Tie Up That Garbage Bag – How to Clear Out the Web Browser Cache

March 6, 2024

Black and White pen and Ink drawing of a trash bag and tech overlays

When you encounter a problem using a website, often, tech support will suggest that you "clear your cache.” While many of us aren’t tech savvy, we understand basic cleaning principles. Think of it this way: when the garbage is full, it’s time to take it out. 


A "cache" is a collection of temporary files that your web browser uses in order to show you a web page. When you click on a website, your browser automatically downloads the images, fonts, words, code, sounds, and videos in order to display the page. This means your computer doesn’t have to load all the files every time you visit. Load time should decrease because of your cache. However, sometimes there can be conflicts, bugs, and quirks with some of these files. Like that pesky garbage bag, over time, files can build up and bog down your speed.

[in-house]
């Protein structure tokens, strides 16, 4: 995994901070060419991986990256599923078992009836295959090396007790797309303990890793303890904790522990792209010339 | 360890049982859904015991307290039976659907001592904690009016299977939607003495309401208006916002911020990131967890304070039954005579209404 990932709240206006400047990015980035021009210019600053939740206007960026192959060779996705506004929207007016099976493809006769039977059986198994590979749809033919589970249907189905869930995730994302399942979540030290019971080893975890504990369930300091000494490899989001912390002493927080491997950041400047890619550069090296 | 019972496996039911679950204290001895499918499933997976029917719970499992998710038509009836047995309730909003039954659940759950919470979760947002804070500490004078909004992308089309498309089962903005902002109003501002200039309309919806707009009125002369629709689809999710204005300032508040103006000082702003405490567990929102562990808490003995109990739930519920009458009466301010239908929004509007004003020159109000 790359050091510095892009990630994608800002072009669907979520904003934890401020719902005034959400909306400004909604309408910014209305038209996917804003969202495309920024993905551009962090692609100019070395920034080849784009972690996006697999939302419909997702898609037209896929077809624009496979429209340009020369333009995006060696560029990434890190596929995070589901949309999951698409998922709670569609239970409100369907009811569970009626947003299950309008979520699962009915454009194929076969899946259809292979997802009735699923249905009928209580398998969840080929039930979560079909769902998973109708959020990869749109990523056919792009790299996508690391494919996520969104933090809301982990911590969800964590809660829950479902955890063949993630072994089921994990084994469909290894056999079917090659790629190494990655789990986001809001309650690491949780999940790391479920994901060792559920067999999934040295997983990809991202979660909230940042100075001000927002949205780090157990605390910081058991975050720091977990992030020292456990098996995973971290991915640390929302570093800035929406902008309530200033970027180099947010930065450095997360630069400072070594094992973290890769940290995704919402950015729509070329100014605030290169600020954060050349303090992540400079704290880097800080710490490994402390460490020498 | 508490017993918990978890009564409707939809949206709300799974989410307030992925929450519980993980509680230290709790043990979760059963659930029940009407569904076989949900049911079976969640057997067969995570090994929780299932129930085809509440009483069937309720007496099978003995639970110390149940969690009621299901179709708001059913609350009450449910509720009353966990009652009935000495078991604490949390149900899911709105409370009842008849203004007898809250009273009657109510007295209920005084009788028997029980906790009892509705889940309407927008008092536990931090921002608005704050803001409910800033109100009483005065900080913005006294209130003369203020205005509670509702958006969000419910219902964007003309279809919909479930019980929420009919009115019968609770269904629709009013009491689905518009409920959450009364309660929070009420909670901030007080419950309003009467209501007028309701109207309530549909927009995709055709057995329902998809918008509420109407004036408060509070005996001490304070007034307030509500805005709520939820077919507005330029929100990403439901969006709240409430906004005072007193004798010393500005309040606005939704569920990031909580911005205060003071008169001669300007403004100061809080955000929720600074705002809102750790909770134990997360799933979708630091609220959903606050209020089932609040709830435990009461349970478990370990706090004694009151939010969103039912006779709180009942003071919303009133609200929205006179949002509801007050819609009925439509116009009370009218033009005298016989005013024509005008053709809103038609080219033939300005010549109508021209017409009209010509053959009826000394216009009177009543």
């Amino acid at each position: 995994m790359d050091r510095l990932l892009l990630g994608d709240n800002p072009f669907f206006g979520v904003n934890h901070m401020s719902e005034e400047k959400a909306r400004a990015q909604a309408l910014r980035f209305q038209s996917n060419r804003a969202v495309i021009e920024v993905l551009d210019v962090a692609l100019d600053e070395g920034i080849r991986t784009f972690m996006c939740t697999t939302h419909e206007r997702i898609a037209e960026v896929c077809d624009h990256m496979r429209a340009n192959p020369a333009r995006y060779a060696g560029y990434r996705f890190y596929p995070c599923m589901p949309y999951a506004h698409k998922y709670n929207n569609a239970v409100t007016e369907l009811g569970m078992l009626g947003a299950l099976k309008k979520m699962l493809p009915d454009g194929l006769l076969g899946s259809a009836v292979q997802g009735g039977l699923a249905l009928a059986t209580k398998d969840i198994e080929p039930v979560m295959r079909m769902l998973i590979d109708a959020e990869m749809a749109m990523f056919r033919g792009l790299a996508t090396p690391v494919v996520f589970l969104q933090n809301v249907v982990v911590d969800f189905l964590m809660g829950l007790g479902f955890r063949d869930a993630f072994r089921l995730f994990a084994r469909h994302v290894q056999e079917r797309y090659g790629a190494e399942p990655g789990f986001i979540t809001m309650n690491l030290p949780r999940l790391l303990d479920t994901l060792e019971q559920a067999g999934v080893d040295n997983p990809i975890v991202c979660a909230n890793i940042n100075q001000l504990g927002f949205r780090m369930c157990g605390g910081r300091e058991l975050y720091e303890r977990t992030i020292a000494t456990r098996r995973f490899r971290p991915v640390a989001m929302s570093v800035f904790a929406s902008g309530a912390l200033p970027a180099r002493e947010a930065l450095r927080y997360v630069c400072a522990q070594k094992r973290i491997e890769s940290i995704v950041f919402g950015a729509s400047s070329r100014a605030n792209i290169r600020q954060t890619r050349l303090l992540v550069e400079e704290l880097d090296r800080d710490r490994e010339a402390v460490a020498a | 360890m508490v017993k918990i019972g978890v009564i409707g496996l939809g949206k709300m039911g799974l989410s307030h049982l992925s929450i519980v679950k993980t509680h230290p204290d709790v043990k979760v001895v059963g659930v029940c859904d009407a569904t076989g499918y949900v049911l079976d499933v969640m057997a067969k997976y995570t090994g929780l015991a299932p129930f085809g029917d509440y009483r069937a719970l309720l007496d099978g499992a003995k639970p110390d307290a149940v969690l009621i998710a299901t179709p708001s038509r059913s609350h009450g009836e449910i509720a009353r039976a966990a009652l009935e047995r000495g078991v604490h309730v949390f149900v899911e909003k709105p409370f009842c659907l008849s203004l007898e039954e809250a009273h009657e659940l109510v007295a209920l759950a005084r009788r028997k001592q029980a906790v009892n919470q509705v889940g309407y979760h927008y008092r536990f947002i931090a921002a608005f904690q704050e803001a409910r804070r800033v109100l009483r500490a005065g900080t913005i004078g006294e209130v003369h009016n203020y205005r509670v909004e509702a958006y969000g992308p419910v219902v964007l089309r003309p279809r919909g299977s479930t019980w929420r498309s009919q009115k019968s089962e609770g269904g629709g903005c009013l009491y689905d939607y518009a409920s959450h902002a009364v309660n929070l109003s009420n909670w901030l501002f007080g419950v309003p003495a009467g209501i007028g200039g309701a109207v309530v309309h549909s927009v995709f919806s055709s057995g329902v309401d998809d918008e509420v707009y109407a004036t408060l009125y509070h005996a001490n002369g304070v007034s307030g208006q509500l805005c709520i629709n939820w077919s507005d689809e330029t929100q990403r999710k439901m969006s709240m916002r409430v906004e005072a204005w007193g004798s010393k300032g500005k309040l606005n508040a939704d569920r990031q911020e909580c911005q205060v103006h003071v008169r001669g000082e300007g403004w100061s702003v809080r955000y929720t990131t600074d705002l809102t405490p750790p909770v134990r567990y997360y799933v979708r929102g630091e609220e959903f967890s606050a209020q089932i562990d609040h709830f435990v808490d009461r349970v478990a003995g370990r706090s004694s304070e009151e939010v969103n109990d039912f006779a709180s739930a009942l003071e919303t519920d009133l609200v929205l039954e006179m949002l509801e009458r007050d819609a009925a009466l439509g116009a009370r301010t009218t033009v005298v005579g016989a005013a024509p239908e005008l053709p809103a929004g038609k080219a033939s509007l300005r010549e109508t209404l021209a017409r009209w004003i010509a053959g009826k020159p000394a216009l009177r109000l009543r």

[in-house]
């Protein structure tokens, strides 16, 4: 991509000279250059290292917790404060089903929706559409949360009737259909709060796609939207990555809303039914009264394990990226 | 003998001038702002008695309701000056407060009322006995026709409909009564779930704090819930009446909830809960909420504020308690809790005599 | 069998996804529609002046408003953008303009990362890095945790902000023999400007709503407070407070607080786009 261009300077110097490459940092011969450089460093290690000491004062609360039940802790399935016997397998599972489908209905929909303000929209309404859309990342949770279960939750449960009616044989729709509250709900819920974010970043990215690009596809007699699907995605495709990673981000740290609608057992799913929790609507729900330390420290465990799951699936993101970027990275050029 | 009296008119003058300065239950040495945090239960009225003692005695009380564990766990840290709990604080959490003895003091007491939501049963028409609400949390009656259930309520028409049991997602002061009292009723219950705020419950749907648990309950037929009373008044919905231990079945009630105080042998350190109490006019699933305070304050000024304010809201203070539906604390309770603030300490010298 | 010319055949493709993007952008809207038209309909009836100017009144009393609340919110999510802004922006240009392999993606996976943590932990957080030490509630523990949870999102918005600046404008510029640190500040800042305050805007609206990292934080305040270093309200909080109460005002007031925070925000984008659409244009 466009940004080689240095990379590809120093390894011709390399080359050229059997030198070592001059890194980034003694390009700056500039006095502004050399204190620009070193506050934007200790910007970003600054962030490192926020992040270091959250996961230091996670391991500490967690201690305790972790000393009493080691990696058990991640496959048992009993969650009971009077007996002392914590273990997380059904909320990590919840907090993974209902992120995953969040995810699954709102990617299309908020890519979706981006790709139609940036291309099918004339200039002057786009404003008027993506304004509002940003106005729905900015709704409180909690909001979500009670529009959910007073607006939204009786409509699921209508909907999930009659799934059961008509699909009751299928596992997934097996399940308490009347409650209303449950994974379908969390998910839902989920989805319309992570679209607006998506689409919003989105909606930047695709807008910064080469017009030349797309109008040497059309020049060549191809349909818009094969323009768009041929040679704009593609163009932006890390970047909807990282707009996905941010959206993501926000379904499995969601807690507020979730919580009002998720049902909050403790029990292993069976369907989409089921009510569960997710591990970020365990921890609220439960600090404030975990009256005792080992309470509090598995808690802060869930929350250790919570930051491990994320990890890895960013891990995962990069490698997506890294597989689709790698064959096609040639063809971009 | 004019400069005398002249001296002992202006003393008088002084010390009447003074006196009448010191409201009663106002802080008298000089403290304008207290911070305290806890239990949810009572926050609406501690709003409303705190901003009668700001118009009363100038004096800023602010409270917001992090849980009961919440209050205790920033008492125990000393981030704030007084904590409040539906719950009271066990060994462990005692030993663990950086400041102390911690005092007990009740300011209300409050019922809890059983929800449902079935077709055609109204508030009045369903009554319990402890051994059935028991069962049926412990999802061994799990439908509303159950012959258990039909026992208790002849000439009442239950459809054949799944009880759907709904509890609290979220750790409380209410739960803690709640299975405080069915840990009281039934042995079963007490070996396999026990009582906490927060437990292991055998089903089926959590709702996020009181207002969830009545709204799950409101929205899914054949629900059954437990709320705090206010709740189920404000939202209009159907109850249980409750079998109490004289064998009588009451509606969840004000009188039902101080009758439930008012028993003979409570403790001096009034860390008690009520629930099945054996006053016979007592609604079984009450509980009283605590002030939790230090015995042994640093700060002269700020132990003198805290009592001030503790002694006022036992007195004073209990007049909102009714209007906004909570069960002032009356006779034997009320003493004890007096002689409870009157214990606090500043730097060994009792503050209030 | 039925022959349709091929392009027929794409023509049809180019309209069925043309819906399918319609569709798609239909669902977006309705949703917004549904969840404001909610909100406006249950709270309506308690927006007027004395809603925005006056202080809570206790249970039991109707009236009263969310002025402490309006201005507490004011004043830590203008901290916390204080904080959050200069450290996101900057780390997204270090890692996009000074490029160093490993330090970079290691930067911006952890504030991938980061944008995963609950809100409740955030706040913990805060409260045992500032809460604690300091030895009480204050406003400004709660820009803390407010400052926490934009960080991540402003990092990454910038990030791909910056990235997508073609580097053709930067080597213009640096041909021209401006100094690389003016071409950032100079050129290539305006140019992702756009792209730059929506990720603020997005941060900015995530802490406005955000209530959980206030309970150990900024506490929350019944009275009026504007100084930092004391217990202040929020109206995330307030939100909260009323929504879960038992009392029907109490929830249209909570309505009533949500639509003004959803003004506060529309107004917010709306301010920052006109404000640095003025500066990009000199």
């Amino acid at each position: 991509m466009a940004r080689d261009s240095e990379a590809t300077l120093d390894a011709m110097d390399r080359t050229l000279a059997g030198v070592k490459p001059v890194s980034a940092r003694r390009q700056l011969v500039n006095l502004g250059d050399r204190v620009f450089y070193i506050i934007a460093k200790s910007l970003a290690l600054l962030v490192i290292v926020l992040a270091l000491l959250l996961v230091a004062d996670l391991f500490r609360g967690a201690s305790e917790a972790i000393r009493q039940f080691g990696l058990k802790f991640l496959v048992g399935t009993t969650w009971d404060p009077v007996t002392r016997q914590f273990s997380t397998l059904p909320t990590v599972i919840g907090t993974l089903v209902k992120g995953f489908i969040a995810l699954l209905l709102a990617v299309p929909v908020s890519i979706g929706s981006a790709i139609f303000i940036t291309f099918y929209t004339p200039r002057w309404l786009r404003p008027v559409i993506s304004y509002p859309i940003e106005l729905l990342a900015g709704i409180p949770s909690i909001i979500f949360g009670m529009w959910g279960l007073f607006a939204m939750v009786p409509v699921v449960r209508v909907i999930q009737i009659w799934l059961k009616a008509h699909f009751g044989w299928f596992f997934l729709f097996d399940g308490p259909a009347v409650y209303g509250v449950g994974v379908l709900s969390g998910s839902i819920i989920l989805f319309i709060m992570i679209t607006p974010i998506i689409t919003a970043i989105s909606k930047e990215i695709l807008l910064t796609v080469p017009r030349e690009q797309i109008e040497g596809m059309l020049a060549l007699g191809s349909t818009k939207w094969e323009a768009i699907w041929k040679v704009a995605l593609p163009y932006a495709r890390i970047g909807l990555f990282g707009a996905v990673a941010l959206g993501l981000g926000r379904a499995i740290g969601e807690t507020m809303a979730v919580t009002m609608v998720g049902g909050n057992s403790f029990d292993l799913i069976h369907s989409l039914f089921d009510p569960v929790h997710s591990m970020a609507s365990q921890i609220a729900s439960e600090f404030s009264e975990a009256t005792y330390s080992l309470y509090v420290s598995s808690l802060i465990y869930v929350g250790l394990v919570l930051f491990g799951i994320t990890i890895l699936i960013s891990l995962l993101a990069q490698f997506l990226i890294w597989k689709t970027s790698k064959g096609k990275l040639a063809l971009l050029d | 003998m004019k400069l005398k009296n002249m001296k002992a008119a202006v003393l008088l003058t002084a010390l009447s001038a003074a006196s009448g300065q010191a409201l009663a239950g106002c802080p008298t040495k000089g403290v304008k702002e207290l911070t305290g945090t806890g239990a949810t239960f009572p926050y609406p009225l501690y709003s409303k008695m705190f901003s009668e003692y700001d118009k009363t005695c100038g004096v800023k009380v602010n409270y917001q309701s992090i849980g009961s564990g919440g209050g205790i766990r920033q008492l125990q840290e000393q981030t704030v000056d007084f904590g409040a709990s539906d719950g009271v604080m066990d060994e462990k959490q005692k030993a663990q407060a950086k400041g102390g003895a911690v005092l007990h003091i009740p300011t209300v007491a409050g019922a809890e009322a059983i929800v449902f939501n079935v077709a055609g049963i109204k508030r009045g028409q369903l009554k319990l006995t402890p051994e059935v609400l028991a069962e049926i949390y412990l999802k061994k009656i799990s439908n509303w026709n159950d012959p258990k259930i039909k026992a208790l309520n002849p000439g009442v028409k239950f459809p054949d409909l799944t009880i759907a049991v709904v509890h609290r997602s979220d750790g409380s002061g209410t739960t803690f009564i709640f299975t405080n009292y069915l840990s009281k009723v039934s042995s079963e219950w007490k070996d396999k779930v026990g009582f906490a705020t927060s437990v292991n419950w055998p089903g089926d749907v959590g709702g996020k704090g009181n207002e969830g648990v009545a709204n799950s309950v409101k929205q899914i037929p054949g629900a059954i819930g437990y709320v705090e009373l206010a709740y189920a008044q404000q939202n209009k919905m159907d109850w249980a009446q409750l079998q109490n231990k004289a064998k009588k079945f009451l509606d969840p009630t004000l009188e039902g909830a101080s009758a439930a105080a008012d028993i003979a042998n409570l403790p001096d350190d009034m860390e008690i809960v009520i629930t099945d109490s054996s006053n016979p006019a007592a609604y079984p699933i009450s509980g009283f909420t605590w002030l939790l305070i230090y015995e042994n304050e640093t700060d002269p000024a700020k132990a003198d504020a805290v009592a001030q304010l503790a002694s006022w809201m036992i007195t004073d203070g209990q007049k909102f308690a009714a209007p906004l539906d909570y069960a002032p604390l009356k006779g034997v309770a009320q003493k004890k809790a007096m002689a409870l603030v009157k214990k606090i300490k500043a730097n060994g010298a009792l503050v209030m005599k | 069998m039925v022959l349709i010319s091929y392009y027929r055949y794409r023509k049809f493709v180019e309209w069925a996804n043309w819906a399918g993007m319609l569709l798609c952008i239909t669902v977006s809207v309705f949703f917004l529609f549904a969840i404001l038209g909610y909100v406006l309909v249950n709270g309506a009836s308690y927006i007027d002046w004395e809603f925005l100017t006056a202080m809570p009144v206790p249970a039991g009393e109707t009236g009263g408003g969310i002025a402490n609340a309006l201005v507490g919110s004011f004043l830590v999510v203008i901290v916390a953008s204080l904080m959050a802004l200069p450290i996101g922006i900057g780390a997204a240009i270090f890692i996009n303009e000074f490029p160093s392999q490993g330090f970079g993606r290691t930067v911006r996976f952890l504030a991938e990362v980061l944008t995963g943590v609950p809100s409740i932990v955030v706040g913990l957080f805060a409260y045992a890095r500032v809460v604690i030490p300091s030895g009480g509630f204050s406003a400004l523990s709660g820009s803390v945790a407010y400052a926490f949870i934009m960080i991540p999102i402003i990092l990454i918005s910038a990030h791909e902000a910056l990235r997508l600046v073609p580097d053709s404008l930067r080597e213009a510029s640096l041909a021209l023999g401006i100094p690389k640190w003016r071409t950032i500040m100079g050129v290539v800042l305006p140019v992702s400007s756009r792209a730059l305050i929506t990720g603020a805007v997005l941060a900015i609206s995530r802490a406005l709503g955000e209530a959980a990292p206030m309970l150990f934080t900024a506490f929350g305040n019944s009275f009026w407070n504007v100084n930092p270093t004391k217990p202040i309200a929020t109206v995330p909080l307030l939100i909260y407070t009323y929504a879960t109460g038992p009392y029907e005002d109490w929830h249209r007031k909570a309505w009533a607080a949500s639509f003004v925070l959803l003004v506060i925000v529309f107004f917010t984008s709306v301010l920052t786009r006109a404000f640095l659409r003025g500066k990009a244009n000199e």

To “clear the cache” means to wipe away the collection of temporary files your web browser has automatically collected related to the websites you visit.

Deleting these files gives you a sort of "clean slate,” and forces your web browser to re-download fresh versions of all the files for that website. It’s a quick reset - a removal of built-up clutter. It’s tying up the garbage bag and lugging it outside to the can.


How to Clear the Web Browser Cache:

  • For Chrome: Press CTRL + Shift + Delete (Windows) or Command + Shift + Delete (Mac), select “Cached images and files,” then click “Clear Data.”
  • For Firefox: Press CTRL + Shift + Delete (Windows) or Command + Shift + Delete (Mac), Select “Everything” or “Cache,” then click “Clear Now.”
  • For Safari: Go to “Safari” in the menu, select “Preferences,” go to the “Privacy” tab, and click “Manage Website Data.” From there, you can remove all data.


Operating System Cache:

  • For Windows: You can clear the system cache by pressing Win + R, typing “cmd,” and running the command ipconfig/flushdns.
  • For Mac: Open Terminal and enter the command sudo dscacheutil-flushcache to clear the dns cache.


Application Cache: 

  • Some applications have their own cache. You may need to check the application settings or preferences to find an option to clear the cache. 


Just keep in mind: clearing the cache might log you out of websites, and it might take a bit longer to load pages initially as the cache rebuilds. But overall, you should notice a difference in speeds. Just be sure not to delete those important passwords!